Vermiculite has a multitude of uses for gardeners – as a soil additive or as a stand-alone medium for propagation and soil-less culture. By itself it has no food value; is completely inert. So what is vermiculite?
Vermiculite is a product that starts life as an open-cast mined silica ore. The end product that we use in gardening is an extremely light open-textured granule that has been heat treated from original ore to form a water-retentive granule with a layered flake makeup that is absorbent – holding moisture and nutrients within its structure.
Horticultural vermiculite as used in gardening can retain moisture and plant nutrients; it is totally non-toxic and is stable in that is does not rot or change form. Its open porous structure also means that it can retain air when used in potting compost or as garden soil improver. It does not have any reactive properties; is very lightweight; and can hold nutrients and soil water – releasing them as an when the plant requires.
Vermiculite is often added to potting and other composts, but can also be used by itself in propagation of seeds and cuttings.
It is not a fertiliser or a garden chemical, simply being used for its very advantageous moisture retentive properties, and at the other end of the scale, the same material cam also open up heavy soil and improve their structure, also providing air down at root zone.
Some potting soils are sold with Vermiculite as part of the mix. (It has the added advantage of being very light when dry.) It is right t say that all potting mixes can be improved with added Vermiculite; for it exceeds the water holding capacity of even peat based compost and also holds on to nutrient longer within its layered structure – until the plant roots seek it out.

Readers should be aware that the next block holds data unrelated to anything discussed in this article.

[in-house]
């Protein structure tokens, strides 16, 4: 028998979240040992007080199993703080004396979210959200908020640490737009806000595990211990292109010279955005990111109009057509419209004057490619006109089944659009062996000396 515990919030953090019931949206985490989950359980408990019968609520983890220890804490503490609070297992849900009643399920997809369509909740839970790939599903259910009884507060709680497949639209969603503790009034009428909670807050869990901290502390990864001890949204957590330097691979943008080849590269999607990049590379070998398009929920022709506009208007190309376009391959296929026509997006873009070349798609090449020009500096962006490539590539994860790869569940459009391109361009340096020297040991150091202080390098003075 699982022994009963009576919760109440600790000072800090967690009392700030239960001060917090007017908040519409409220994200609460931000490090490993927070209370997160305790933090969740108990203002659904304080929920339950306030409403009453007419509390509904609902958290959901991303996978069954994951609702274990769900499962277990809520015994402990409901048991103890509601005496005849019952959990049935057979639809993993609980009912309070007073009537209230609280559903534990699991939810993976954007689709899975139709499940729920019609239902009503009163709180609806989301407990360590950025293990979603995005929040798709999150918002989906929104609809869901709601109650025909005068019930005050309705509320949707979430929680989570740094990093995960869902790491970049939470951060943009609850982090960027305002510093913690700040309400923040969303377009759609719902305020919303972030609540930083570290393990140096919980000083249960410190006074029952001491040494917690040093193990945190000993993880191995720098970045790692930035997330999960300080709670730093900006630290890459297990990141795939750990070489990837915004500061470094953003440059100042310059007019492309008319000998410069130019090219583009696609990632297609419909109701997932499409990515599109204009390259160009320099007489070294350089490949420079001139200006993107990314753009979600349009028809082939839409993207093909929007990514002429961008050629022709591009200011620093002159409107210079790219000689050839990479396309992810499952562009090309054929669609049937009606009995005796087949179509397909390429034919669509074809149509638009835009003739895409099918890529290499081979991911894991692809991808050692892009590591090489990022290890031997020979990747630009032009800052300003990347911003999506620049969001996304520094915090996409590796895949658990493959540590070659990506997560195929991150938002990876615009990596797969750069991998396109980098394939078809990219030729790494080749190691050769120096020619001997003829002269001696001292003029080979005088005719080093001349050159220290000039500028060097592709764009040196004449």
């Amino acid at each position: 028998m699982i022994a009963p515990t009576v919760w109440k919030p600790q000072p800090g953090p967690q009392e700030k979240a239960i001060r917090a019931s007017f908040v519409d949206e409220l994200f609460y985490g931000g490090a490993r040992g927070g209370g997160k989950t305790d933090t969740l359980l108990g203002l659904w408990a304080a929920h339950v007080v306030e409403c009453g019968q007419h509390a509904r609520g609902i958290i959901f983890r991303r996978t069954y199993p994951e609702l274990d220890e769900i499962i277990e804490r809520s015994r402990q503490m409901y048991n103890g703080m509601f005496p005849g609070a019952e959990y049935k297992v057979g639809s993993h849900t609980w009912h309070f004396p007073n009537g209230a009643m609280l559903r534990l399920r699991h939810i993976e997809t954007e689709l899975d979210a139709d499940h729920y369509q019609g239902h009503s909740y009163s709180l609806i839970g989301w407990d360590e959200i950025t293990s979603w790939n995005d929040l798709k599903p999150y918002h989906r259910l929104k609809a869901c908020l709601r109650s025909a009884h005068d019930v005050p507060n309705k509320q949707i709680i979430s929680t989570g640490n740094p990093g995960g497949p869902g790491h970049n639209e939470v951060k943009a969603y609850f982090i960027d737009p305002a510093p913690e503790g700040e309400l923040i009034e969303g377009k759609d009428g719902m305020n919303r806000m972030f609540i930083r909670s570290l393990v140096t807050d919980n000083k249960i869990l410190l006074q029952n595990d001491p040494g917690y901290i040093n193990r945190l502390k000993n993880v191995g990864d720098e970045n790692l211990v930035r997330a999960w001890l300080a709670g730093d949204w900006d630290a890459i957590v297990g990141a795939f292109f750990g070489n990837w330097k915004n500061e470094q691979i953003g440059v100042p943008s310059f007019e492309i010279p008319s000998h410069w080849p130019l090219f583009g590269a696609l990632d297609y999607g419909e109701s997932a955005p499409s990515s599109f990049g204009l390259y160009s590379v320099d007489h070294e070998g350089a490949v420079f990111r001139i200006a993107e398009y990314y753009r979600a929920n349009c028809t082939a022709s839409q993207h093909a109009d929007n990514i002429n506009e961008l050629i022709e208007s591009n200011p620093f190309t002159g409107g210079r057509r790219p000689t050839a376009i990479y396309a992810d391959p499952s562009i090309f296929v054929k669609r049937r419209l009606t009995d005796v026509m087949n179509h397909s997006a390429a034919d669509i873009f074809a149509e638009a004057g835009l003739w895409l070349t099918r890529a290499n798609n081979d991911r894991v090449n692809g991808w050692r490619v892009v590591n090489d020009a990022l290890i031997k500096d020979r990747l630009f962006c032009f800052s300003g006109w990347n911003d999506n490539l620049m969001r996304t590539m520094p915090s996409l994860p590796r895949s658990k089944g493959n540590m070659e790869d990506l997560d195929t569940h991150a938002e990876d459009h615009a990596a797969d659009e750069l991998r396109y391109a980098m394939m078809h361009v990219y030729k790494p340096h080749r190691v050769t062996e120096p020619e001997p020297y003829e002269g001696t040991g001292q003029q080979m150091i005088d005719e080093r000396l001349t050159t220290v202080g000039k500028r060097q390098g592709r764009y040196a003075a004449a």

It can be used in most compost mixes for it starts life as having a near neutral PH level. However, the PH level can change over time – normally upwards – so extra care needs to be taken with ericaceous plants when used in composts.
Vermiculite is an invaluable addition to seed and cutting mixes of compost, or can even be used by itself – particularly for rooting cuttings.
For seed composts it can be incorporated into the compost, or my preference is simply to surface sow all but the largest of seeds, with a fine layer of vermiculite applied as a surface dressing or once the seedlings have actually started to germinate. It is light enough to gently hold the seeds in close contact with the soil, but keeping moisture near the emerging roots during the early part of the germination process.
Within the seed compost mix, is allows the minute roots access to moisture and air, and also had good anchorage properties for the minute roots to take hold.
Cutting root much quicker; have a better establishment rate; and are easier to pot on without too much new root disturbance after rooting. Either add vermiculite to your cuttings compost – 50/50 is normally fine – or try difficult subjects just using Vermiculite alone. Be aware that you will need to start feeding as soon as the cuttings have rooted with a dilute liquid feed.
Vermiculite is particularly beneficial for houseplant compost because of it air retention; its holding of plant nutrients; and its ability to hold moisture. House plant composts regularly get depleted of nutrient because of the regular watering required. Adding vermiculite to the compost is a way to minimize watering whilst at the same time maintaining compost which is moist- yet not sodden. It is of course possible to over-water houseplants whatever the soil mix!
Vermiculite can also be used out in the garden.